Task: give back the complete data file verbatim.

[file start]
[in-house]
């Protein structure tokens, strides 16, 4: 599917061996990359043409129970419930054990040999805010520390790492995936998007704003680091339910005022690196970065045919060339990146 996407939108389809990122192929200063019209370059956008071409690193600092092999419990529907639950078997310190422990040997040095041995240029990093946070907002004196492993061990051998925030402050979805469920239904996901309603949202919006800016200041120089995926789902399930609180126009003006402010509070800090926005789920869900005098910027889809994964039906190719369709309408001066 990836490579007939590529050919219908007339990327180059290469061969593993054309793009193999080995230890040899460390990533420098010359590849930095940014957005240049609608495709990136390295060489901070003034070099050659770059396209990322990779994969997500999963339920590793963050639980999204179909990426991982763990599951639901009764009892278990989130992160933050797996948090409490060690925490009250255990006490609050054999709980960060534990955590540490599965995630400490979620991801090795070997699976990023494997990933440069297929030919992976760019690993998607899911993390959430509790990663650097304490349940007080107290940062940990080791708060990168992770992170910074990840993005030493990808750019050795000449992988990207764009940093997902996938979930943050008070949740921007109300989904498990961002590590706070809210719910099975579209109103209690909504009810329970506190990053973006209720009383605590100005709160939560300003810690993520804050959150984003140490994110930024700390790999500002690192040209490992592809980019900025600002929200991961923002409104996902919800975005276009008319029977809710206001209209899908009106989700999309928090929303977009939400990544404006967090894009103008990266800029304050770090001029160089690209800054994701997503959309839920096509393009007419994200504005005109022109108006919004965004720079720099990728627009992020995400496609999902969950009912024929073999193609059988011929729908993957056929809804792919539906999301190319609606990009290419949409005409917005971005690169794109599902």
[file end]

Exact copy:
[in-house]
């Protein structure tokens, strides 16, 4: 599917061996990359043409129970419930054990040999805010520390790492995936998007704003680091339910005022690196970065045919060339990146 996407939108389809990122192929200063019209370059956008071409690193600092092999419990529907639950078997310190422990040997040095041995240029990093946070907002004196492993061990051998925030402050979805469920239904996901309603949202919006800016200041120089995926789902399930609180126009003006402010509070800090926005789920869900005098910027889809994964039906190719369709309408001066 990836490579007939590529050919219908007339990327180059290469061969593993054309793009193999080995230890040899460390990533420098010359590849930095940014957005240049609608495709990136390295060489901070003034070099050659770059396209990322990779994969997500999963339920590793963050639980999204179909990426991982763990599951639901009764009892278990989130992160933050797996948090409490060690925490009250255990006490609050054999709980960060534990955590540490599965995630400490979620991801090795070997699976990023494997990933440069297929030919992976760019690993998607899911993390959430509790990663650097304490349940007080107290940062940990080791708060990168992770992170910074990840993005030493990808750019050795000449992988990207764009940093997902996938979930943050008070949740921007109300989904498990961002590590706070809210719910099975579209109103209690909504009810329970506190990053973006209720009383605590100005709160939560300003810690993520804050959150984003140490994110930024700390790999500002690192040209490992592809980019900025600002929200991961923002409104996902919800975005276009008319029977809710206001209209899908009106989700999309928090929303977009939400990544404006967090894009103008990266800029304050770090001029160089690209800054994701997503959309839920096509393009007419994200504005005109022109108006919004965004720079720099990728627009992020995400496609999902969950009912024929073999193609059988011929729908993957056929809804792919539906999301190319609606990009290419949409005409917005971005690169794109599902």